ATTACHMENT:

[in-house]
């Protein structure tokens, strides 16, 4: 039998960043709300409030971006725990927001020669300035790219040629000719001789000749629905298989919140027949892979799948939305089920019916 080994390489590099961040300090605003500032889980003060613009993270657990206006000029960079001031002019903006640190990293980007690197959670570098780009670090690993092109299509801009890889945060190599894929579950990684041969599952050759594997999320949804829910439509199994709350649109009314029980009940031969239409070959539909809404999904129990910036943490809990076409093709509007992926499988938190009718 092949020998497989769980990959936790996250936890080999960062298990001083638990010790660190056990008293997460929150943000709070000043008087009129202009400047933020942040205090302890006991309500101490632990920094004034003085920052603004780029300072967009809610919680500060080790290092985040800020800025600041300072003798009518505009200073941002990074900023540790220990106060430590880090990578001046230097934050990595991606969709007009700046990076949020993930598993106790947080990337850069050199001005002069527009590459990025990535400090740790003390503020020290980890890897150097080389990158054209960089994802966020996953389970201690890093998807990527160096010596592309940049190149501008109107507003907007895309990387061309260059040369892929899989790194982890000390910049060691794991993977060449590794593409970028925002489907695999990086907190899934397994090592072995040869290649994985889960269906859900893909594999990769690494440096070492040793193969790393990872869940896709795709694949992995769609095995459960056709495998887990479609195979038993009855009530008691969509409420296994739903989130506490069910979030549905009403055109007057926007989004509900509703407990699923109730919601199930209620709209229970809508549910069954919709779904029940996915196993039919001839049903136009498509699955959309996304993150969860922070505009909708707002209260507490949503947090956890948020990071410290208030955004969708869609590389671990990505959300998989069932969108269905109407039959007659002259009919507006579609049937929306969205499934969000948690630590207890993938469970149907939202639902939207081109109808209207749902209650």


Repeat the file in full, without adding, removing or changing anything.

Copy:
[in-house]
């Protein structure tokens, strides 16, 4: 039998960043709300409030971006725990927001020669300035790219040629000719001789000749629905298989919140027949892979799948939305089920019916 080994390489590099961040300090605003500032889980003060613009993270657990206006000029960079001031002019903006640190990293980007690197959670570098780009670090690993092109299509801009890889945060190599894929579950990684041969599952050759594997999320949804829910439509199994709350649109009314029980009940031969239409070959539909809404999904129990910036943490809990076409093709509007992926499988938190009718 092949020998497989769980990959936790996250936890080999960062298990001083638990010790660190056990008293997460929150943000709070000043008087009129202009400047933020942040205090302890006991309500101490632990920094004034003085920052603004780029300072967009809610919680500060080790290092985040800020800025600041300072003798009518505009200073941002990074900023540790220990106060430590880090990578001046230097934050990595991606969709007009700046990076949020993930598993106790947080990337850069050199001005002069527009590459990025990535400090740790003390503020020290980890890897150097080389990158054209960089994802966020996953389970201690890093998807990527160096010596592309940049190149501008109107507003907007895309990387061309260059040369892929899989790194982890000390910049060691794991993977060449590794593409970028925002489907695999990086907190899934397994090592072995040869290649994985889960269906859900893909594999990769690494440096070492040793193969790393990872869940896709795709694949992995769609095995459960056709495998887990479609195979038993009855009530008691969509409420296994739903989130506490069910979030549905009403055109007057926007989004509900509703407990699923109730919601199930209620709209229970809508549910069954919709779904029940996915196993039919001839049903136009498509699955959309996304993150969860922070505009909708707002209260507490949503947090956890948020990071410290208030955004969708869609590389671990990505959300998989069932969108269905109407039959007659002259009919507006579609049937929306969205499934969000948690630590207890993938469970149907939202639902939207081109109808209207749902209650």